Are British-Norwegian Relations Under Threat?

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Are British-Norwegian Relations Under Threat?

The annual gift of a Christmas Tree from Norway is a symbol of friendship.

However, this year it has faced major backlash and criticism from the public.

What Is the Trafalgar Square Christmas Tree? 

According to the Mayor of London website, Britain has received a Christmas tree from Norway annually since 1947. It is a gift of friendship and a symbol of gratitude for Britain’s support during World War II. The tree is usually a “Norwegian spruce (Picea abies) over 20 metres high and 50-60 years old”. 

2014 government publication quoted the then Lord Mayor of Westminster as saying:“For many Londoners, the tree going up in Trafalgar Square symbolises the real beginning of the Christmas season and it is one of the first things we think about if you mention Norway any time in the year.” 

As the tradition has continued, it has changed slightly with the times. At present, a representative from Oslo and London meet in a Norwegian forest to select a tree. NPR reported that this year Oslo Mayor, Marianne Borgen, and Lord Mayor of Westminster, Ruth Bush, made the selection. They were joined by Richard Wood, British Ambassador to Norway, and numerous students. 

The tree remains in Trafalgar Square until just before the 12th Night of Christmas. Usually, it is taken down 5 or 6 January. After that, it is recycled to become mulch.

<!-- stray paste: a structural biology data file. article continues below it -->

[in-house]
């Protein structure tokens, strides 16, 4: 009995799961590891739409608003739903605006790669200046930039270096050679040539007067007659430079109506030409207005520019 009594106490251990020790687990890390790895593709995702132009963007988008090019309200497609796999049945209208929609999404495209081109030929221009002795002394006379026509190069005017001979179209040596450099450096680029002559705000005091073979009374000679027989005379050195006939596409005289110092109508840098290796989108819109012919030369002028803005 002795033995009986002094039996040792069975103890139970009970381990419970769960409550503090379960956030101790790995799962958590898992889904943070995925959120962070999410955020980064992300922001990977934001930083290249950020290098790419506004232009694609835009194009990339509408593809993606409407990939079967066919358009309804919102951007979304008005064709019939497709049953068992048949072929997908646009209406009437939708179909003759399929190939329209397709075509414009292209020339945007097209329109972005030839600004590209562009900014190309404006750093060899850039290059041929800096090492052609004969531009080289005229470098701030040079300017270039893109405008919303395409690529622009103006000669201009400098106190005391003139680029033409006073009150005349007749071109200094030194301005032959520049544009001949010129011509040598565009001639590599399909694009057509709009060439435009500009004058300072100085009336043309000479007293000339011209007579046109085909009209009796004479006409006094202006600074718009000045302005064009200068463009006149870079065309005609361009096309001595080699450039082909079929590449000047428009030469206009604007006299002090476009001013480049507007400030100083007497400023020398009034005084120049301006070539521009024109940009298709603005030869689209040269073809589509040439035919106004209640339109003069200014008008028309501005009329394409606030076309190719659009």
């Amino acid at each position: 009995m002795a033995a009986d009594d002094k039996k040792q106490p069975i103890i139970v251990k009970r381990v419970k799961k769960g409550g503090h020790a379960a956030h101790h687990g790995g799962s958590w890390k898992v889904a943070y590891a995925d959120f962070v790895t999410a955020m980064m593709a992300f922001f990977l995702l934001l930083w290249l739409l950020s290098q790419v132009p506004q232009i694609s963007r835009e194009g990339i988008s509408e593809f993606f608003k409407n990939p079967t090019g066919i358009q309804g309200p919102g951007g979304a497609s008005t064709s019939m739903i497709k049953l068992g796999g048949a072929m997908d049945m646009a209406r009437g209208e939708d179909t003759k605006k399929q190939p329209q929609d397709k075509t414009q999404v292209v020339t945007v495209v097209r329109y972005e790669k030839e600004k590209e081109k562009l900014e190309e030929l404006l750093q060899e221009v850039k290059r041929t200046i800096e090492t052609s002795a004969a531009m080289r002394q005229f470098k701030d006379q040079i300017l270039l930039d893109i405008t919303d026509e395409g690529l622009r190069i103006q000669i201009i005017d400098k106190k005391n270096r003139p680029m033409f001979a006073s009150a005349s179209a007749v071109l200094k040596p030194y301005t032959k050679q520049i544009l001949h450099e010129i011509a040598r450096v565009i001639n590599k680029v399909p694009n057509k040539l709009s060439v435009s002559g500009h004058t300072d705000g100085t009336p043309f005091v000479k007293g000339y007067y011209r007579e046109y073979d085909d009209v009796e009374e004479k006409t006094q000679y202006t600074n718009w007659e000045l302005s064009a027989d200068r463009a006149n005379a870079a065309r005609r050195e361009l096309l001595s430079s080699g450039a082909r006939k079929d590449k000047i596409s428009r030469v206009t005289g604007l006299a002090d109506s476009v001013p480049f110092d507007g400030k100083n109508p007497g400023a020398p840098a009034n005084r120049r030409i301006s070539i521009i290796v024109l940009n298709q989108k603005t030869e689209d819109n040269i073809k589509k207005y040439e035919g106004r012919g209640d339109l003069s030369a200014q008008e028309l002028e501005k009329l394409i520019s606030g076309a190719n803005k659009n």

What Happened This Year?

This year the lighting ceremony took place on 5 December. And while the Trafalgar Square Christmas Tree’s official twitter was thrilled, some communicated their discontent. 

As many news outlets have reported, Twitter has seen some complaints about this year’s tree. One tweet states: “Well that looks pathetic. I remember when Trafalgar Square had decent Christmas trees.” Another says: “That’s the most raggedy ass Christmas Tree I’ve ever seen.” However, what followed was a flood of support for the tree. One comments: “How ungrateful, mean and hurtful some people in the UK have become… This is how a real ‘forest’ tree looks.”

The British Ambassador to Norway, Richard Wood, also defended the tree stating:“This is what 90-year-old, 25m trees in the wild look like,” and “It is important to consider the symbolism of the tree rather than simply how many branches it has”. This is not the first time the tree has faced ridicule. According to TimeOut, in 2016 people were comparing it to a cucumber, and wondering the same thing: is Norway mad at the UK? 

Is Norway Mad at the UK? 

The Trafalgar Square Christmas Tree endures a rigorous process to be chosen. The Telegraph states:“Only one in 20 potential trees will make the cut and are found suitable to be the next Christmas tree to London”. Moreover, this particular tree was singled out a decade ago as a possibility, receiving special treatment since. Therefore, it is unlikely that Norway’s anger would be reflected in the choice of the Christmas tree. 

The tension between the UK and EU over Brexit doesn’t extend to Norway. This is due to Norway not being a member state. The Local, a Norwegian publication reported that in 2017 the then British Ambassador to Norway, Sarah Gillett’s stated the UK would maintain a strong relationship with Norway post-Brexit. Gillett outlined:“Some 70 per cent of Norway’s trade is with the EU, but the UK is Norway’s largest market, and Norway the UK’s most important energy supplier”. Meaning that Norway is an incredibly important trade partner, and the UK government will go to great lengths to foster this relationship and prevent possible tension that would be reflected in “Sparse spruce.”